Corporate venture capital groups (CVCs) and innovation teams in the AEC space have been popping up on a nearly bi-weekly basis, as the competitive necessity to leverage project-augmenting innovations becomes pervasive.
Internal and external innovation (R&D & Venture, respectively) is a relatively new subject for the built world's corporate leaders with most of these industry-advancing teams having formed in just the past few years.
However, with the volume and velocity of corporate capital and time pouring into built-world technologies, it's critical that resources are effectively deployed.
Strategic investors have led ~1/3rd of deal flow BuiltWorlds has tracked in 2023 YTD compared to less than 10% in 2022, a testament to the growing importance and impact of this rapidly emerging CVC community.
Below you can see some of the largest CVC launches in this space over the past 2 years, with a notable acceleration in the past 12 months. Note that the CVCs at the bottom of the chart without an indicated fund size didn't announce a capital commitment, and are more than likely investing directly off the balance sheet.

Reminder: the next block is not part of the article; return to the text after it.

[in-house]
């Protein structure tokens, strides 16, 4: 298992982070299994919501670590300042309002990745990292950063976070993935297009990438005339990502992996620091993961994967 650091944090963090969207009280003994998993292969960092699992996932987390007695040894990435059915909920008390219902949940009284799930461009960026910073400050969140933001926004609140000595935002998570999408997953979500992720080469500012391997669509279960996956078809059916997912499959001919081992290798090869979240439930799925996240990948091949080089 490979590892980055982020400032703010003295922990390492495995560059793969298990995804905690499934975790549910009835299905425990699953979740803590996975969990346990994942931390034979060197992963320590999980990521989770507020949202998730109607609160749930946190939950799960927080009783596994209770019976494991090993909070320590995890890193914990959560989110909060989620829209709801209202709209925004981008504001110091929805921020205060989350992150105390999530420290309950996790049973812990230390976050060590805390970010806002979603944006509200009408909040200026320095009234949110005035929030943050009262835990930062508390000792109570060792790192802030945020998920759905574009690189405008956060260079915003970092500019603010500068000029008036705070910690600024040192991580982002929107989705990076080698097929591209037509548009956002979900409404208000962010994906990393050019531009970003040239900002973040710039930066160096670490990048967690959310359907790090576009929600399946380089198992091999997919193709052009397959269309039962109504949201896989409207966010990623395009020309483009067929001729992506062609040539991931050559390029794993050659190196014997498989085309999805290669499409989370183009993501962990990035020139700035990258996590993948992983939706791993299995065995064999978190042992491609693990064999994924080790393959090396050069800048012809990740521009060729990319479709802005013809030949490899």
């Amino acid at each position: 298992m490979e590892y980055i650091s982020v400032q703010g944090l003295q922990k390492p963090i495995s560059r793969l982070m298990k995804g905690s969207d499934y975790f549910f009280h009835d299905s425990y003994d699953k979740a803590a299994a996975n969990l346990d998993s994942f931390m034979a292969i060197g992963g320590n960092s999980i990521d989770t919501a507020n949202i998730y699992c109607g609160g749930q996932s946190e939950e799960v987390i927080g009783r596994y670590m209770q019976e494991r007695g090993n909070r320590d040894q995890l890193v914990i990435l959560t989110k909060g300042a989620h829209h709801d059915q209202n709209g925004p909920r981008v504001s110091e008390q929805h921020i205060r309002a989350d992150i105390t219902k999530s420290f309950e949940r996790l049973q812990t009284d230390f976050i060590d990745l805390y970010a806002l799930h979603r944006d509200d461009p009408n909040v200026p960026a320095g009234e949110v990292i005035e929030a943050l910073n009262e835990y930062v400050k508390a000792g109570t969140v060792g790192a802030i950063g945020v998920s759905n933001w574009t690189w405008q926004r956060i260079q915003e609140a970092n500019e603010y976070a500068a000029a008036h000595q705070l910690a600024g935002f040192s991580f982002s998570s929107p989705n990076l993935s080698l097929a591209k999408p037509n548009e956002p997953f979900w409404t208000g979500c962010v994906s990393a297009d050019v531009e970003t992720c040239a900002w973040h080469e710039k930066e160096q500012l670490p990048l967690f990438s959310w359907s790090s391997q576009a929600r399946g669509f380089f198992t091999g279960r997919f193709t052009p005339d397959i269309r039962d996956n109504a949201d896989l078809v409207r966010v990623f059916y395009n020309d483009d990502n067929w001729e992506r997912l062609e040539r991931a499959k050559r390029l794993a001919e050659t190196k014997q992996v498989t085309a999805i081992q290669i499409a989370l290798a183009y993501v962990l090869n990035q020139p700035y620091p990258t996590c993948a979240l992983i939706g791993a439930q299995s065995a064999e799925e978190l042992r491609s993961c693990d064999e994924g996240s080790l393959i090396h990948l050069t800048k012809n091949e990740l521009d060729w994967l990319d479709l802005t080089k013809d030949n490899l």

CVC Launches in The Built World (Since 2022)
Leading built-world executives are now challenged with how best to approach startups (external innovation) in this developing venture ecosystem.
When, if at all, does it make sense to launch a strategic venture investment arm?
Launching a corporate venture fund is no small feat as it can take months or even years for a company to clearly define and approve a CVC fund’s objectives, size, measures of success, dedicated resources, etc.